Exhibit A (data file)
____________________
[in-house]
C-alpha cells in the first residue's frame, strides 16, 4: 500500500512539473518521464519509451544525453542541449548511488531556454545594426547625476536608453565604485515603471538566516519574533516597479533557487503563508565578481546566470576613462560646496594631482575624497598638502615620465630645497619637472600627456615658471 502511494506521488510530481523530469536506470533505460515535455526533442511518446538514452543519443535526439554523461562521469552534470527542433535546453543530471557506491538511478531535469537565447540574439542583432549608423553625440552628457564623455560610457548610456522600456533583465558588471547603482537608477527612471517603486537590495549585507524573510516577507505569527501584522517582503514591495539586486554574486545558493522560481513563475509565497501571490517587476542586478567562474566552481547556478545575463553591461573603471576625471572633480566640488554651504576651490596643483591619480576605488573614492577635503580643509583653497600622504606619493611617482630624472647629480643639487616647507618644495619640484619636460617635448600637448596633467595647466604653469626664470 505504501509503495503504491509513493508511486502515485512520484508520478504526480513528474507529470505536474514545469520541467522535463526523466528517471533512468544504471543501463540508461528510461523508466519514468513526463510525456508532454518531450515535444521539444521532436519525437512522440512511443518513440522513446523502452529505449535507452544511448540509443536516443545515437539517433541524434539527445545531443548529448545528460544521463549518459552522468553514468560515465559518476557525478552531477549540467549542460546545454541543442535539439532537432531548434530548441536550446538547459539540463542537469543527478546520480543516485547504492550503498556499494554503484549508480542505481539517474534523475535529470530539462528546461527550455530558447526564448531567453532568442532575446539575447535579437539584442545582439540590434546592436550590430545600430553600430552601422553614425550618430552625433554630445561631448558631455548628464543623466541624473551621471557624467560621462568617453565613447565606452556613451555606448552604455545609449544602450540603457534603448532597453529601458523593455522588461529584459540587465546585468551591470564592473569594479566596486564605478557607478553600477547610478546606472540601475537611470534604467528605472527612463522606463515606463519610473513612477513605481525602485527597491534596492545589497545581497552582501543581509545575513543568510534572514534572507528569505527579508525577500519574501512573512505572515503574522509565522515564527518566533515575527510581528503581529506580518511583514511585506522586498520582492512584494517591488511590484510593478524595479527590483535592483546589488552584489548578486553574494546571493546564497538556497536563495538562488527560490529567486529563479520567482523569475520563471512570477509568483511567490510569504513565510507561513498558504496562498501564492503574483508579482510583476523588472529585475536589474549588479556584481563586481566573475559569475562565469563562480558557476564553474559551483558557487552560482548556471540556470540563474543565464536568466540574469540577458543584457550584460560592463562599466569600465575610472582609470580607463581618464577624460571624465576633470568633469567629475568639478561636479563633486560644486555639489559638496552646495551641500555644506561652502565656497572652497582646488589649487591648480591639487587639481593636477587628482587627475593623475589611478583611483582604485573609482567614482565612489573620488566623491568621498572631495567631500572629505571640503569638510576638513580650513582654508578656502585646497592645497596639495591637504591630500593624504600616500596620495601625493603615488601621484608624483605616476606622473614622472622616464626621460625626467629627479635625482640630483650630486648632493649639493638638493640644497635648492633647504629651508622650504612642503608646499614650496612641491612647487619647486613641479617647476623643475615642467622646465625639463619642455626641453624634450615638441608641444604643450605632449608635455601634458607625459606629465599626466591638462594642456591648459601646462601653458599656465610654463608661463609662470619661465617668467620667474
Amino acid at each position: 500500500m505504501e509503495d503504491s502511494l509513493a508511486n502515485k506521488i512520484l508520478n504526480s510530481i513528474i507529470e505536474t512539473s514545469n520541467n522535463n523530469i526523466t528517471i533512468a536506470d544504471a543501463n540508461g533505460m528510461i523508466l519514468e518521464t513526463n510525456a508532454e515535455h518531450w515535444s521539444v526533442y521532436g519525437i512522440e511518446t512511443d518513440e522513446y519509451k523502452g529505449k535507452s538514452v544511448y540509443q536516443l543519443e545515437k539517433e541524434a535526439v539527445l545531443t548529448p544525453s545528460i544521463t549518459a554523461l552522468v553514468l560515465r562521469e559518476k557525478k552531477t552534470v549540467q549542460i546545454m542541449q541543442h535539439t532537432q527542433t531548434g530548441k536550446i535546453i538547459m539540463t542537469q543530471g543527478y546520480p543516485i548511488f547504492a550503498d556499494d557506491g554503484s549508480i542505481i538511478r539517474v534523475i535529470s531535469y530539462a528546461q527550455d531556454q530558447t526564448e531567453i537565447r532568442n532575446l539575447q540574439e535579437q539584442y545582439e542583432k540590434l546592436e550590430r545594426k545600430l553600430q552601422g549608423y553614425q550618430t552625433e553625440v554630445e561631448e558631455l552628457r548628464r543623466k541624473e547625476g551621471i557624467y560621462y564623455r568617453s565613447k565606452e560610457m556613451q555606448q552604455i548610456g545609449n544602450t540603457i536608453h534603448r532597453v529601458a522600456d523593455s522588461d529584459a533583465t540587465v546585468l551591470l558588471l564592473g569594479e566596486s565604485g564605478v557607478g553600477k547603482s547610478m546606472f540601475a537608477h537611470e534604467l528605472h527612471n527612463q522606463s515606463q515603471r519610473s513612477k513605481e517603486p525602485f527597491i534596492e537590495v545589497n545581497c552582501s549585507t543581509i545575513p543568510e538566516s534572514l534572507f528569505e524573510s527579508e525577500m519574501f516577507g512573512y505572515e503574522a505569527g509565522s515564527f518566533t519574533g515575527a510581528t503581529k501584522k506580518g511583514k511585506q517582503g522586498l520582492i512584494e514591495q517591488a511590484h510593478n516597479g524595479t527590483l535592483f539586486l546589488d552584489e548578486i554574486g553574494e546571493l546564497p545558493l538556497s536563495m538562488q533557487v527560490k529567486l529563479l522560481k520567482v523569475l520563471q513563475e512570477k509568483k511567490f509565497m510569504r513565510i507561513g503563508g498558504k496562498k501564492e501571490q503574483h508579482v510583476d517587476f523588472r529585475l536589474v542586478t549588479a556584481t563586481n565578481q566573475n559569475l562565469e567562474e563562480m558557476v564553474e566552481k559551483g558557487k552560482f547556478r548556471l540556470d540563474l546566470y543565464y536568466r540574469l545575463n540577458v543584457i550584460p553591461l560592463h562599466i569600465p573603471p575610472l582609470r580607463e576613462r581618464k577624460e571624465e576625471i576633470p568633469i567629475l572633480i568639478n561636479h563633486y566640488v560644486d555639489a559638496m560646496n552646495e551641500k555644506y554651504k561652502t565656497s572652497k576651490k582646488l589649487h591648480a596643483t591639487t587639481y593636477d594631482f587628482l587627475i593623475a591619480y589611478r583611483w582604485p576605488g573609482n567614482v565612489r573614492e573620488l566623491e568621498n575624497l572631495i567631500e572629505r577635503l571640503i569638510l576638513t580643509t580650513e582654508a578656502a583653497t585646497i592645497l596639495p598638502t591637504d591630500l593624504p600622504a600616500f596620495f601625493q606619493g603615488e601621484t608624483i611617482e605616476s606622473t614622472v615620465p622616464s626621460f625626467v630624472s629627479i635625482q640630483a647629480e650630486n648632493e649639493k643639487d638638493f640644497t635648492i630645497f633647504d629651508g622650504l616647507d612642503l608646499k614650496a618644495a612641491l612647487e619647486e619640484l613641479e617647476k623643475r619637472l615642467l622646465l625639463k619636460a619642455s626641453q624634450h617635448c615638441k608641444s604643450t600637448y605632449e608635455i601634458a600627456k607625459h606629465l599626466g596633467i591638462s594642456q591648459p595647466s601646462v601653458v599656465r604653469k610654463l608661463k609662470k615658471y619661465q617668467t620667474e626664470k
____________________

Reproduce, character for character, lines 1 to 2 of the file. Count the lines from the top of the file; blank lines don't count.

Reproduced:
[in-house]
C-alpha cells in the first residue's frame, strides 16, 4: 500500500512539473518521464519509451544525453542541449548511488531556454545594426547625476536608453565604485515603471538566516519574533516597479533557487503563508565578481546566470576613462560646496594631482575624497598638502615620465630645497619637472600627456615658471 502511494506521488510530481523530469536506470533505460515535455526533442511518446538514452543519443535526439554523461562521469552534470527542433535546453543530471557506491538511478531535469537565447540574439542583432549608423553625440552628457564623455560610457548610456522600456533583465558588471547603482537608477527612471517603486537590495549585507524573510516577507505569527501584522517582503514591495539586486554574486545558493522560481513563475509565497501571490517587476542586478567562474566552481547556478545575463553591461573603471576625471572633480566640488554651504576651490596643483591619480576605488573614492577635503580643509583653497600622504606619493611617482630624472647629480643639487616647507618644495619640484619636460617635448600637448596633467595647466604653469626664470 505504501509503495503504491509513493508511486502515485512520484508520478504526480513528474507529470505536474514545469520541467522535463526523466528517471533512468544504471543501463540508461528510461523508466519514468513526463510525456508532454518531450515535444521539444521532436519525437512522440512511443518513440522513446523502452529505449535507452544511448540509443536516443545515437539517433541524434539527445545531443548529448545528460544521463549518459552522468553514468560515465559518476557525478552531477549540467549542460546545454541543442535539439532537432531548434530548441536550446538547459539540463542537469543527478546520480543516485547504492550503498556499494554503484549508480542505481539517474534523475535529470530539462528546461527550455530558447526564448531567453532568442532575446539575447535579437539584442545582439540590434546592436550590430545600430553600430552601422553614425550618430552625433554630445561631448558631455548628464543623466541624473551621471557624467560621462568617453565613447565606452556613451555606448552604455545609449544602450540603457534603448532597453529601458523593455522588461529584459540587465546585468551591470564592473569594479566596486564605478557607478553600477547610478546606472540601475537611470534604467528605472527612463522606463515606463519610473513612477513605481525602485527597491534596492545589497545581497552582501543581509545575513543568510534572514534572507528569505527579508525577500519574501512573512505572515503574522509565522515564527518566533515575527510581528503581529506580518511583514511585506522586498520582492512584494517591488511590484510593478524595479527590483535592483546589488552584489548578486553574494546571493546564497538556497536563495538562488527560490529567486529563479520567482523569475520563471512570477509568483511567490510569504513565510507561513498558504496562498501564492503574483508579482510583476523588472529585475536589474549588479556584481563586481566573475559569475562565469563562480558557476564553474559551483558557487552560482548556471540556470540563474543565464536568466540574469540577458543584457550584460560592463562599466569600465575610472582609470580607463581618464577624460571624465576633470568633469567629475568639478561636479563633486560644486555639489559638496552646495551641500555644506561652502565656497572652497582646488589649487591648480591639487587639481593636477587628482587627475593623475589611478583611483582604485573609482567614482565612489573620488566623491568621498572631495567631500572629505571640503569638510576638513580650513582654508578656502585646497592645497596639495591637504591630500593624504600616500596620495601625493603615488601621484608624483605616476606622473614622472622616464626621460625626467629627479635625482640630483650630486648632493649639493638638493640644497635648492633647504629651508622650504612642503608646499614650496612641491612647487619647486613641479617647476623643475615642467622646465625639463619642455626641453624634450615638441608641444604643450605632449608635455601634458607625459606629465599626466591638462594642456591648459601646462601653458599656465610654463608661463609662470619661465617668467620667474